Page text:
People have been trying to beat the High-Occupancy Lane rules since the light-traffic stretches of pavement were introduced, conniving all sorts of wacky 'carpooling' schemes to try and get in front of the gridlock on their commute.
According to the LA Times
, the latest trick tried Stateside involved counting a corpse in a casket in the back of a hearse as a 'passenger,' even if their destination may be a little more final.
Travis Smaka of the Nevada Highway Patrol apparently pulled over a black Chrysler minivan July 1 that appeared to only have one person sitting in the front, without a passenger, zipping down the HOV.
Smaka asked for the driver's license and registration, and then for an explanation as to how exactly he qualified for carpool-lane use; the driver nodded and motioned to the back of the van.
'Oh, you have a deceased in the back?' the trooper replied. He did. Then the trooper had to tell the mortuary driver that, well, corpses don't count.
'Yes, it's a person, but they're not in a seat and they're not living and breathing,' another trooper, Jason Buratczuk, told the Times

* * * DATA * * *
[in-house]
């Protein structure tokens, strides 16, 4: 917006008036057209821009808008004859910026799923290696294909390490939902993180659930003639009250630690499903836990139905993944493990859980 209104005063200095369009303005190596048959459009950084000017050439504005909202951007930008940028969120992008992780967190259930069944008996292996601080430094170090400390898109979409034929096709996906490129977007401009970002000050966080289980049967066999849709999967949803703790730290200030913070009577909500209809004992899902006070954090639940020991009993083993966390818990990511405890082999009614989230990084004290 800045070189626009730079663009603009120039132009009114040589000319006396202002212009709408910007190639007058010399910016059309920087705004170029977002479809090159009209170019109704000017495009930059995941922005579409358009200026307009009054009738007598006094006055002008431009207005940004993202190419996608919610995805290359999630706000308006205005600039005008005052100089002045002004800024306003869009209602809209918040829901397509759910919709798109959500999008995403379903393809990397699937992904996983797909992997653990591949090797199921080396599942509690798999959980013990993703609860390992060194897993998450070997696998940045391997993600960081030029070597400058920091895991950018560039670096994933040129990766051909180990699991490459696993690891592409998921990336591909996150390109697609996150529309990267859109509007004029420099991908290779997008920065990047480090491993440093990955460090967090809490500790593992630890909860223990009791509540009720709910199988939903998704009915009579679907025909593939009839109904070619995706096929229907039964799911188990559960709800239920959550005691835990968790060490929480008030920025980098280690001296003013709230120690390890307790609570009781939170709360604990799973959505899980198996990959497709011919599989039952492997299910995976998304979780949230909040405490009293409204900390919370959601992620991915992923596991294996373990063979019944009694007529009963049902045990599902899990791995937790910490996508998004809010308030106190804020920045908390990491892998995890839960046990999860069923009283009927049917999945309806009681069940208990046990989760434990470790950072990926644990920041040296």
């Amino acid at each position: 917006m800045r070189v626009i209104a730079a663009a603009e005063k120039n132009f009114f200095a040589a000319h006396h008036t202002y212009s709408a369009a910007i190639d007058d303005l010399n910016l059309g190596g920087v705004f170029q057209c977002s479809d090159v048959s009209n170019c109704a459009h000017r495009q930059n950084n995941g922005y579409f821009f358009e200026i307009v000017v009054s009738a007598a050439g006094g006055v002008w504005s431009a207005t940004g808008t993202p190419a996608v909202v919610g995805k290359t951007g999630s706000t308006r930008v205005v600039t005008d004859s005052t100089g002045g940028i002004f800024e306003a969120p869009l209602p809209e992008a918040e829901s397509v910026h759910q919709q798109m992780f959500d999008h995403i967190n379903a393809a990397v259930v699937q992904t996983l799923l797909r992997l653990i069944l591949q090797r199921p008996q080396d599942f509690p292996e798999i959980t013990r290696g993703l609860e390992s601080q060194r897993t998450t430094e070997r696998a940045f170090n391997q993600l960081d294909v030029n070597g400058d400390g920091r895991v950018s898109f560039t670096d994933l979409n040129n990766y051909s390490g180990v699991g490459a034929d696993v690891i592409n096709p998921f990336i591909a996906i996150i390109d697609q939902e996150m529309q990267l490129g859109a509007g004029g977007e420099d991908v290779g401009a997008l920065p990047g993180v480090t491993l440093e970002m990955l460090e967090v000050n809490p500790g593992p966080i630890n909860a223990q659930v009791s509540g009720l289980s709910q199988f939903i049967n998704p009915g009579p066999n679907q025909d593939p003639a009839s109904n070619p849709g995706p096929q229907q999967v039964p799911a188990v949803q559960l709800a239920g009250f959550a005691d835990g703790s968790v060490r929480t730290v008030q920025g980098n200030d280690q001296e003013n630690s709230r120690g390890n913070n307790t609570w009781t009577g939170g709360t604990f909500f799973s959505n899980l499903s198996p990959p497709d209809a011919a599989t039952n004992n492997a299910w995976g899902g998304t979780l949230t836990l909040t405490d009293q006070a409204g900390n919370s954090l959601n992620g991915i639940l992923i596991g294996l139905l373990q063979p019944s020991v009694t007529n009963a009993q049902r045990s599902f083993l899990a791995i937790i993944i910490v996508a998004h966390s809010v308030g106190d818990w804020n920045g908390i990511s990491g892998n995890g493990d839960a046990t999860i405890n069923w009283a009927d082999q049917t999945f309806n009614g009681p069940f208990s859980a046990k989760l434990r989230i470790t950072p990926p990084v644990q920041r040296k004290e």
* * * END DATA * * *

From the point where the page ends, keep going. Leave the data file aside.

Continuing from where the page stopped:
. 'What if the dead were in the passenger seat?' quizzed the reporter on the story. Buratczuk shot back: 'Then the HOV violation is the least of your concerns.'
Today we stopped a local funereal home hearse in the HOV lane. The driver had the dearly departed in the back, he thought the deceased could be counted as two people. I guess we should clarify this, living, breathing people count for the HOV lane. The driver was given a warning pic.twitter.com/OQms0ktl8t
— NHP Southern Command (@NHPSouthernComm) July 1, 2019
HOV lane enforcement is being tightened up in Nevada, the newspaper reports, and now carries a fine of US$250; monitoring now occurs all day, not just during morning and evening rush hour.
High-Occupancy Vehicle lanes are made to decrease fossil fuel usage and pollution by reducing the number of cars on the roads. If your passengers are instead on their way to becoming fossil fuels themselves? We're afraid you might just have to wait in traffic with the rest of the pre-deceased.
Smaka ended up letting the hearse driver off with a warning. Smaka's answer when the driver insisted he had a 'passenger' on board? 'He's not with us anymore.'